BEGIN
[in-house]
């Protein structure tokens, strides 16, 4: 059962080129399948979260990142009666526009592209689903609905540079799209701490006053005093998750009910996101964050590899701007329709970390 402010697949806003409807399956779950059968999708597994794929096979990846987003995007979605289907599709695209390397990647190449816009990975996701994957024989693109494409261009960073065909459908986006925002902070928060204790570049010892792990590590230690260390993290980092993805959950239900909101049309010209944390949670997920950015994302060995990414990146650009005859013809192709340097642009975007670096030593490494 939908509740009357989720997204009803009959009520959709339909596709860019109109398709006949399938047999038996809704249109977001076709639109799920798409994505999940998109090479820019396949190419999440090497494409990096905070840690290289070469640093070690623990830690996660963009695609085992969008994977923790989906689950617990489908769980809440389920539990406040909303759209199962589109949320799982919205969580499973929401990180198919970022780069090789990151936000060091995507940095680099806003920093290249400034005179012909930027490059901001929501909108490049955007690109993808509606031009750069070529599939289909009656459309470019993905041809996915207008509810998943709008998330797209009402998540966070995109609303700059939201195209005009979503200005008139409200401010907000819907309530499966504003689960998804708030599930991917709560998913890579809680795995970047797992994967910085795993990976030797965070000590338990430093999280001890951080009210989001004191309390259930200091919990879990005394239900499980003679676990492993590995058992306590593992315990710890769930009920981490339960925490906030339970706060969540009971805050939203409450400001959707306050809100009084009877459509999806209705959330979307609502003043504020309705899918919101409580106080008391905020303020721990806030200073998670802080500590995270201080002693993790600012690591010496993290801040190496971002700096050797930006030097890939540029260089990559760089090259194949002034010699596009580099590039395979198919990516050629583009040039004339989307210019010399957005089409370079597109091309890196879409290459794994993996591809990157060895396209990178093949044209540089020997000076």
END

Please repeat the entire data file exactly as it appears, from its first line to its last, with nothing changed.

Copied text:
[in-house]
């Protein structure tokens, strides 16, 4: 059962080129399948979260990142009666526009592209689903609905540079799209701490006053005093998750009910996101964050590899701007329709970390 402010697949806003409807399956779950059968999708597994794929096979990846987003995007979605289907599709695209390397990647190449816009990975996701994957024989693109494409261009960073065909459908986006925002902070928060204790570049010892792990590590230690260390993290980092993805959950239900909101049309010209944390949670997920950015994302060995990414990146650009005859013809192709340097642009975007670096030593490494 939908509740009357989720997204009803009959009520959709339909596709860019109109398709006949399938047999038996809704249109977001076709639109799920798409994505999940998109090479820019396949190419999440090497494409990096905070840690290289070469640093070690623990830690996660963009695609085992969008994977923790989906689950617990489908769980809440389920539990406040909303759209199962589109949320799982919205969580499973929401990180198919970022780069090789990151936000060091995507940095680099806003920093290249400034005179012909930027490059901001929501909108490049955007690109993808509606031009750069070529599939289909009656459309470019993905041809996915207008509810998943709008998330797209009402998540966070995109609303700059939201195209005009979503200005008139409200401010907000819907309530499966504003689960998804708030599930991917709560998913890579809680795995970047797992994967910085795993990976030797965070000590338990430093999280001890951080009210989001004191309390259930200091919990879990005394239900499980003679676990492993590995058992306590593992315990710890769930009920981490339960925490906030339970706060969540009971805050939203409450400001959707306050809100009084009877459509999806209705959330979307609502003043504020309705899918919101409580106080008391905020303020721990806030200073998670802080500590995270201080002693993790600012690591010496993290801040190496971002700096050797930006030097890939540029260089990559760089090259194949002034010699596009580099590039395979198919990516050629583009040039004339989307210019010399957005089409370079597109091309890196879409290459794994993996591809990157060895396209990178093949044209540089020997000076």